TLDR, your brand new 5g phone and your new (potentially very fast) computer may not play nice and vice versa, if manufacturers aren’t diligent in testing and designing your systems. One of our analysts got an early look and tellingly, they weren’t ever allowed to have their phones in the same room, let alone take any pictures.
I do expect the major OEMs will do that diligence and FWIW we hear that Dell will be first out of the gate with a plethora of systems according to rumors.
OTOH these will be fast and Alder Lake could look even more problematic in comparison.
Hm, how to make a clickbait title for that? I know!
New Chips Require Tin Foil Hats
Ah, to a poor student who can’t afford the Adobe subscription or doesn’t need all the bells and whistles of Photoshop (for example) Procreate is absolutely worth buying.
You can get a cheap iPad as a student for around £325, throw in a stylus and Procreate for another £125 and if all you’re doing is little anime toon commissions of your friends - it’s perfect.
Compare that to £850 for a Galaxy book 2 and then £50 for Clip Studio when sold on a deal and if you’re again doing little anime toon commissions of your friends on an Instagram shop or a Red Bucket - you’re going to pay a lot more before you get your money back.
The other thing is that Procreate cleverly gives you enough power with the minimal interface while Photoshop / Clip Studio etc are more demanding and intimidating interfaces - everything and all the menus are there taking up screen real estate AND scaring you with just how many ways and interface options there are to make art.
That’s more about how good a deal lower end Apple hardware can be, not how good Procreate is.
And you could get a Samsung Galaxy Tab 6 lite (or it’s uncoming successor) and do pretty much the same for less. Neither are going be breaking any performance records, but that wouldn’t matter.
When Procreate is available for Android tablets, it will explode in popularity but they stay with Apple - despite Apple spending all marketing effort in trying to lure Adobe across.
We have 5 art studios here - I see plenty low end iPads with Procreate and zero Samsung tablets with Infinite Painter on them even though Android uses say it’s as good as Procreate. Talking to other art tutors across the country at awarding body meetings - their experience is around 90% is the same across the sector.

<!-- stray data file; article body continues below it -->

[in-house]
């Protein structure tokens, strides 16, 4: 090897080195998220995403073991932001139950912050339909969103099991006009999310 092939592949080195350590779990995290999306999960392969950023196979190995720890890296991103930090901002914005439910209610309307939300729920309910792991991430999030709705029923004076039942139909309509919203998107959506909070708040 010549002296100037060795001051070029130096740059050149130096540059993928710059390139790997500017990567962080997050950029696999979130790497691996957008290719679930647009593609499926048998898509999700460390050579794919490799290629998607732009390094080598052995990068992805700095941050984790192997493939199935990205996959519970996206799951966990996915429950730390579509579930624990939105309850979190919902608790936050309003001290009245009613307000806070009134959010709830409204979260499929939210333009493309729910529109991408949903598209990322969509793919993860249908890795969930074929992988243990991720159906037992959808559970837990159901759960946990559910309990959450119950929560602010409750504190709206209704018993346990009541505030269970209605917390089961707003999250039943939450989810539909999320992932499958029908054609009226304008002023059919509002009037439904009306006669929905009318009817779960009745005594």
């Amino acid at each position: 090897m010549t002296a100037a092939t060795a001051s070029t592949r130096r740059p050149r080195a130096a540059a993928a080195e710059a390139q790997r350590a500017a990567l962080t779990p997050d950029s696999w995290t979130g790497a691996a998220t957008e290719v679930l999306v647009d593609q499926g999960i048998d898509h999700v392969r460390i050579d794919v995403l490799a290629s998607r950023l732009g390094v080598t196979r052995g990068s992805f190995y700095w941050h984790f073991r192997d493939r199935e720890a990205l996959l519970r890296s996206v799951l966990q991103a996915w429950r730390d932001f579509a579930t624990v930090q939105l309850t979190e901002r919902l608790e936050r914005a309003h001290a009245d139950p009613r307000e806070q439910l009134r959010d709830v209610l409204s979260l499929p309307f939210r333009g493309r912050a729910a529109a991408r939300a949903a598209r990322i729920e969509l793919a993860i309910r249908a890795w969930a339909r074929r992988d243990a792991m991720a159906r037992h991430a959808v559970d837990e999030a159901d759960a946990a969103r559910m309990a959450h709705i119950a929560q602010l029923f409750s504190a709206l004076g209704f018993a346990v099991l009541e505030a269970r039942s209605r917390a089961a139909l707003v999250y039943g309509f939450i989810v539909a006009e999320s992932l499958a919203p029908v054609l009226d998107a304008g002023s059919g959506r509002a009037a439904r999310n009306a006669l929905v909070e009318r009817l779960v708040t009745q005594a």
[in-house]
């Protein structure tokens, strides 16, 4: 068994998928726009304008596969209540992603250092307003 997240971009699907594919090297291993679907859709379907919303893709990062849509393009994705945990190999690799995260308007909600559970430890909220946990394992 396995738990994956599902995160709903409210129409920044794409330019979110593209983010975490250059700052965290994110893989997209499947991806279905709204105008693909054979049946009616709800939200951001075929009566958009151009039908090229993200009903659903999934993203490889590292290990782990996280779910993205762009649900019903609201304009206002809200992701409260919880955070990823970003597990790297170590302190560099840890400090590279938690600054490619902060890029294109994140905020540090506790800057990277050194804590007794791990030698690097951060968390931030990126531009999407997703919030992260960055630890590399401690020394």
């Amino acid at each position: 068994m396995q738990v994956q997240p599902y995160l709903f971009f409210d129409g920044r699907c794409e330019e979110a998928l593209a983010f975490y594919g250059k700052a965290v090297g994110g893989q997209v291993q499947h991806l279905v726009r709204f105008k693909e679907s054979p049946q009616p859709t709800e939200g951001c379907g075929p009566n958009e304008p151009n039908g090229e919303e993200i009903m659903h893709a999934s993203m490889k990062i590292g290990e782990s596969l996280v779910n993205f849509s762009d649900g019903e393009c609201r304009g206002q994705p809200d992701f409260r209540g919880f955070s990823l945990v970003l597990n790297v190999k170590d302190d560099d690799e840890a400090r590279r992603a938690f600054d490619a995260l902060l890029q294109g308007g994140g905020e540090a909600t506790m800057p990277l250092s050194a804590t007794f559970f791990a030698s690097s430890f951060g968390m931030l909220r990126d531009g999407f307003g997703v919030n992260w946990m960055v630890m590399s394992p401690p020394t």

Those students who have PCs at home tend to have cheap graphic tablets and run Krita. 5 years ago - those same kids were running Clip Studio on their PCs at home. Hopefully a sea-change will happen where Adobe is concerned.
If Clip Studio was a one-off purchase on Android and if Procreate was cross tablet platform - there would be more Samsung tablets in art studios.
But the point is that Procreate is not what so many make it out to be… some sort of wonderful app with no comparison. That’s certainly the impression I got.
Anyway, Android users now have Infinite Painter, Clip Studio Paint, ibisPaint, ArtRage, Krita, etc. to use.
That many don’t bother expanding beyond Apple in the artsy world… well I won’t go into that argument other than to say it’s shortsighted, but doesn’t surprise me in the least.
I’ve never used Procreate so I’m not advertising for it - it (and the iPad) had to overcome scorn and snooty attitudes as art tools for young artists. Those 6 Art Apps you mention have lost traction among the young (if they ever had it - certainly Clip Studio is nowhere near as popular now compared to 5 years ago) and I know a lot of tattooists first got into iPad Pros and Procreate many years ago - I remember defending the iPad as a content creation tool on the old forum 6-7 years ago when others were saying you had to use CSP or Photoshop and a Windows tablet or your work couldn’t be “art.”
One thing that may have helped is the Apple ecosystem - iPhones are still more popular and the simple act of syncing devices means young artists can create art on their iPads and upload to their Instagram (which they tend to use more heavily on iPhone than iPad).
3 of my ex-students who now run different tattoo studios are still heavy iPad / Procreate users (they also impressed me by showing that they also still made and sold traditional printmaking / painting and drawing art too)
I’m not knocking them for using what works for them. If it works for them, fine.
But you can’t deny that many people don’t want to think about what tools they are using. They just want something that works and then to get on with whatever they do. And that’s fine, but it is not a valid argument to use to dismiss other potential tools.
Case in point: a tattoo artist could do all that with a Windows, or Android device just as easily.
I also think it isn’t healthy in the long run for people to be so uncritical. It gives too much power to companies and creates incumbants. Microsoft, Google, Intel, Sun, IBM, etc. are all also guilty of this. Afterall, it makes them exceptional amounts of money.
And in online discussion it just becomes inane. People almost immediately dismiss alternatives because ‘everyone just uses X anyway’.
Finally, on a subjective note, I just find it depressing, dystopian even, to see lines of the same things being used. Variety is the spice of life and life seems to be getting increasingly bland.